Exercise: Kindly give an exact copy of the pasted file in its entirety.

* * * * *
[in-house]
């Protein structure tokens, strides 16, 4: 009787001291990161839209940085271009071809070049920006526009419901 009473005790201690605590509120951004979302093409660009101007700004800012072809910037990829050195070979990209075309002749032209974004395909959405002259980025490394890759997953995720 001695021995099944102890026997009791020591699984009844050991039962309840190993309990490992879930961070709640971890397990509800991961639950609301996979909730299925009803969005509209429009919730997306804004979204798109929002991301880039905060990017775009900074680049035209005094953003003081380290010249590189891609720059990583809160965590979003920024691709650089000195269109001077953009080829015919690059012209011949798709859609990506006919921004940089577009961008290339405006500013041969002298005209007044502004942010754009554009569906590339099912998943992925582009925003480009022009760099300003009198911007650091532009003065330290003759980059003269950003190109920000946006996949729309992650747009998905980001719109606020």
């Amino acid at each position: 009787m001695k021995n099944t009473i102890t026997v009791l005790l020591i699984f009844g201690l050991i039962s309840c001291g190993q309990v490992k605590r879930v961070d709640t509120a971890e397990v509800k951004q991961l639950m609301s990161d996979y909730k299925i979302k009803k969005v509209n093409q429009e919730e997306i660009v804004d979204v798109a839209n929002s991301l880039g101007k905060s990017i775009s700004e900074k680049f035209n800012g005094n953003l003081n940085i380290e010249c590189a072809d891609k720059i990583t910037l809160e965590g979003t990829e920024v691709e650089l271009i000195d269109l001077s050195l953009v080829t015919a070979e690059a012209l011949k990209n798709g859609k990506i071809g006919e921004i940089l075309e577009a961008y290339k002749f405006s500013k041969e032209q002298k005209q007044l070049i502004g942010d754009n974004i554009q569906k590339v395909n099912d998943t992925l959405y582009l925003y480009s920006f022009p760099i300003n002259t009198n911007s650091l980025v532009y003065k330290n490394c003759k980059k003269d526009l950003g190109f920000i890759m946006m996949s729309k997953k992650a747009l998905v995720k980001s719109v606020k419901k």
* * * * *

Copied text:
[in-house]
């Protein structure tokens, strides 16, 4: 009787001291990161839209940085271009071809070049920006526009419901 009473005790201690605590509120951004979302093409660009101007700004800012072809910037990829050195070979990209075309002749032209974004395909959405002259980025490394890759997953995720 001695021995099944102890026997009791020591699984009844050991039962309840190993309990490992879930961070709640971890397990509800991961639950609301996979909730299925009803969005509209429009919730997306804004979204798109929002991301880039905060990017775009900074680049035209005094953003003081380290010249590189891609720059990583809160965590979003920024691709650089000195269109001077953009080829015919690059012209011949798709859609990506006919921004940089577009961008290339405006500013041969002298005209007044502004942010754009554009569906590339099912998943992925582009925003480009022009760099300003009198911007650091532009003065330290003759980059003269950003190109920000946006996949729309992650747009998905980001719109606020």
């Amino acid at each position: 009787m001695k021995n099944t009473i102890t026997v009791l005790l020591i699984f009844g201690l050991i039962s309840c001291g190993q309990v490992k605590r879930v961070d709640t509120a971890e397990v509800k951004q991961l639950m609301s990161d996979y909730k299925i979302k009803k969005v509209n093409q429009e919730e997306i660009v804004d979204v798109a839209n929002s991301l880039g101007k905060s990017i775009s700004e900074k680049f035209n800012g005094n953003l003081n940085i380290e010249c590189a072809d891609k720059i990583t910037l809160e965590g979003t990829e920024v691709e650089l271009i000195d269109l001077s050195l953009v080829t015919a070979e690059a012209l011949k990209n798709g859609k990506i071809g006919e921004i940089l075309e577009a961008y290339k002749f405006s500013k041969e032209q002298k005209q007044l070049i502004g942010d754009n974004i554009q569906k590339v395909n099912d998943t992925l959405y582009l925003y480009s920006f022009p760099i300003n002259t009198n911007s650091l980025v532009y003065k330290n490394c003759k980059k003269d526009l950003g190109f920000i890759m946006m996949s729309k997953k992650a747009l998905v995720k980001s719109v606020k419901k």